Admittedly, there’s not much of a connection between Old Tom Morris and Shane Lowry, beyond the fact they both are Open Championship winners. But when we were preparing for our British Open preview issue, the idea of doing something a little different with the 2019 champ sounded like fun, and the Irishman was game. For this shoot, we used the same London-based costume company that supplied the outfits for the excruciatingly authentic film “Tommy’s Honour.” Said Lowry: “I can’t imagine how they played in this stuff. If I wore this at Memphis, I’d lose two stone!” When the R&A cancelled the Open in 2020, we gave thought to holding on to the images until next year, but they were too good to hold back.
We learned this spring from Evan Geiselman that golf pairs nicely with a pro surfer’s life of traveling to sunny coastlines around the globe. “It captured me right away, how it humbled me in ways I’d never imagined,” said Geiselman, a 5-handicap.
We interviewed Harold Varner III as a Golf Digest cover subject not long after the death of George Floyd triggered a summer of protests over racial injustice. What we discovered about Varner was that his “nice guy” reputation on tour is well deserved, but also why he describes himself as “super-opinionated.”
Playing golf wasn’t on basketball Hall of Famer James Worthy’s radar growing up in North Carolina in the 1970s, even though he caddied a bit at his local course, Gaston Country Club, the same place Harold Varner III would learn the game in the 2000s. Nor was it something he got into in college even as his UNC teammate Michael Jordan started to get hooked. Only after nearing retirement from the NBA in the 1990s.
It had been a whirlwind few months after Andy Ogletree won the 2019 U.S. Amateur at Pinehurst. Late that fall, he finally got a chance to go back to his home in Union, Miss., for the first time since his breakthrough victory. Yet that turned into a whirlwind weekend for Ogletree, who was honored at a high school football game and was the guest speaker at a luncheon in his honor at the course he’d grown up learning the game. Thankfully, though, there were a few moments, like this on the couch in the living room of his family home, where he could relax, if only briefly.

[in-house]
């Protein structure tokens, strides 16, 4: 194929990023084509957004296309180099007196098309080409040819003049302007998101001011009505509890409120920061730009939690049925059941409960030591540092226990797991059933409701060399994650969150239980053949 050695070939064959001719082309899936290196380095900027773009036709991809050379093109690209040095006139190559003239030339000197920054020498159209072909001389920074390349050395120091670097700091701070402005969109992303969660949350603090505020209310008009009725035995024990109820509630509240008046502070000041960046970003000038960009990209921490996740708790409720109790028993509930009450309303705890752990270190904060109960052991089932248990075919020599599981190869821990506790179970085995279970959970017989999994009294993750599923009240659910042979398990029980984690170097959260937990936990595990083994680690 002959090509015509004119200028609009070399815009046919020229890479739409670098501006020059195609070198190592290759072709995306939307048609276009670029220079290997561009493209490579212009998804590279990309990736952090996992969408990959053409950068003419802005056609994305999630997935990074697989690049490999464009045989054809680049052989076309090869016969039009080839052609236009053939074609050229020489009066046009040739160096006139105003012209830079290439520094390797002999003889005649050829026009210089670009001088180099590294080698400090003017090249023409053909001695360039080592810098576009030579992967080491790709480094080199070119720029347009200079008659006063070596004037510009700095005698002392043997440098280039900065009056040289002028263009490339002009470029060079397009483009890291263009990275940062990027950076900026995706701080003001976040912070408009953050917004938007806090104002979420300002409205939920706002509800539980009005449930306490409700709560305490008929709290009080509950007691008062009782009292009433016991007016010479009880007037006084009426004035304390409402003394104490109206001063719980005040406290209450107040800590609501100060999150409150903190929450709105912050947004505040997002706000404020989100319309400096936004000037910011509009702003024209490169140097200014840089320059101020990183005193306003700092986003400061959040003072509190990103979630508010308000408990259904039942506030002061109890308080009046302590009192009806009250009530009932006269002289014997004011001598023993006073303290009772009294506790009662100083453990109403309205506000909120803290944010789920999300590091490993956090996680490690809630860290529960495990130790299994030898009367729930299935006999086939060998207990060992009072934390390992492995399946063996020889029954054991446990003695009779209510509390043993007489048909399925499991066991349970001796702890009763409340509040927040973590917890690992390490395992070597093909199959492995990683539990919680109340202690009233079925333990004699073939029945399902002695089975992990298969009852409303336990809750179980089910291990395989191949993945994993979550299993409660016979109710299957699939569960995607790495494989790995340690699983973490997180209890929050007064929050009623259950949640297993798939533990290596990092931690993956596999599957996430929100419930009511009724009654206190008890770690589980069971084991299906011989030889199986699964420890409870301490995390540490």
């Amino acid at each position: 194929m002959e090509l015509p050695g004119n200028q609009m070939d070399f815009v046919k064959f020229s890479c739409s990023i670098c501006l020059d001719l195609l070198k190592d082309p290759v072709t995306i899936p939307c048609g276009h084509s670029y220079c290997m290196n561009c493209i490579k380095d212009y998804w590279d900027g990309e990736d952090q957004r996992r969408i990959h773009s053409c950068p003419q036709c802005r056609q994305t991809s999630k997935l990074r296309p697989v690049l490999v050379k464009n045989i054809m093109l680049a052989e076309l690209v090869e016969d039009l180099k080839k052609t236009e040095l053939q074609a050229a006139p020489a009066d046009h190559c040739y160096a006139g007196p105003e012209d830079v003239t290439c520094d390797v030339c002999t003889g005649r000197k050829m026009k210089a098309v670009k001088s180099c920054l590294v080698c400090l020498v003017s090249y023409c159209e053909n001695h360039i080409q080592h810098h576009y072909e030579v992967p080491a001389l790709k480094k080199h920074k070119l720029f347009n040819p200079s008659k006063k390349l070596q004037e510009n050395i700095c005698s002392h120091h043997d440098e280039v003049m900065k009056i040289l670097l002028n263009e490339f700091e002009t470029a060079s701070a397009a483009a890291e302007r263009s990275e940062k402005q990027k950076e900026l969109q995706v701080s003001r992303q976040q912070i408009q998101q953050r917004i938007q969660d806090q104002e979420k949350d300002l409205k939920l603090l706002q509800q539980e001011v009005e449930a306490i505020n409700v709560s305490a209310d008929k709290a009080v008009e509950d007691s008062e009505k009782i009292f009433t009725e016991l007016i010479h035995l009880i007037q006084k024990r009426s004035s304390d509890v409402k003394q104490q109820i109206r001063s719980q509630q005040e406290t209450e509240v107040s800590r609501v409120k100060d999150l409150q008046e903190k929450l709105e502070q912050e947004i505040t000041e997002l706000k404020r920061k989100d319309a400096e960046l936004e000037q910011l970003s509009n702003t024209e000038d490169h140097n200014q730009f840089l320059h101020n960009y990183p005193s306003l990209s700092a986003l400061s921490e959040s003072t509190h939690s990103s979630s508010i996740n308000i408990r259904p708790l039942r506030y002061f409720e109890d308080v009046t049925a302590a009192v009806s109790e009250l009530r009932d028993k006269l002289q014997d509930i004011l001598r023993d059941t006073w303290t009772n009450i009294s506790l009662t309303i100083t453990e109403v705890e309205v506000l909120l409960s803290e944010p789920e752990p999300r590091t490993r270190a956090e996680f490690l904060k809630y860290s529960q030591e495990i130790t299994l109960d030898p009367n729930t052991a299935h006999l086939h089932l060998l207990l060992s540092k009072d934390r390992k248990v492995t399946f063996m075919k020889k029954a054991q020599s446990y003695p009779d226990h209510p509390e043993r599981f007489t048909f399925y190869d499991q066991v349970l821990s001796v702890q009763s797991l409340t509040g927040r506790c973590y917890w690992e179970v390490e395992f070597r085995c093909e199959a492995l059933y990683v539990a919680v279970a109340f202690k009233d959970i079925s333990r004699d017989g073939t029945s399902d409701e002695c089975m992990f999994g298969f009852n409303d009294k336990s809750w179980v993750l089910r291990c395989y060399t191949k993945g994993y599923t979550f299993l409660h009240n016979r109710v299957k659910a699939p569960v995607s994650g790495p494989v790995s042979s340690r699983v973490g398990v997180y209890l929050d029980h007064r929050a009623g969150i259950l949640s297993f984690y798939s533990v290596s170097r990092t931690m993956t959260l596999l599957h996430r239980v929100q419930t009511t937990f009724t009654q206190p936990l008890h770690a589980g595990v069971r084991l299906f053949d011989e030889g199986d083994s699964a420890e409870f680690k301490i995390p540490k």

Asha Rangappa’s résumé is so overcrowded—the former FBI counterintelligence agent and mother of two is a senior lecturer at Yale University’s Jackson Institute for Global Affairs and a CNN contributor—it’s hard to figure out how she squeezes in time for golf. But she explained in Issue 5 how the game helps reduce the stress of a sometimes cluttered life. “Whenever I do play, I always find that it kind of hits me: I don’t do this enough. It’s just a great way to unplug and be in nature with people I like.”
The play of Jessica and Nelly Korda on the LPGA Tour made them more than worthy of the Golf Digest cover story that appeared in Issue 11, but the moment was a unique—and overdue—one for us. For the first time in our magazine’s history, a female photographer (Mackenzie Stroh) teamed with a female writer (Keely Levins) to capture female subjects.
For our instruction cover story with Patrick Cantlay in Issue 5, we got to learn the language he shares with his instructor, Jamie Mulligan, to make his swing more efficient, intuitive and repeatable after Cantlay fractured his back and was sidelined for three years.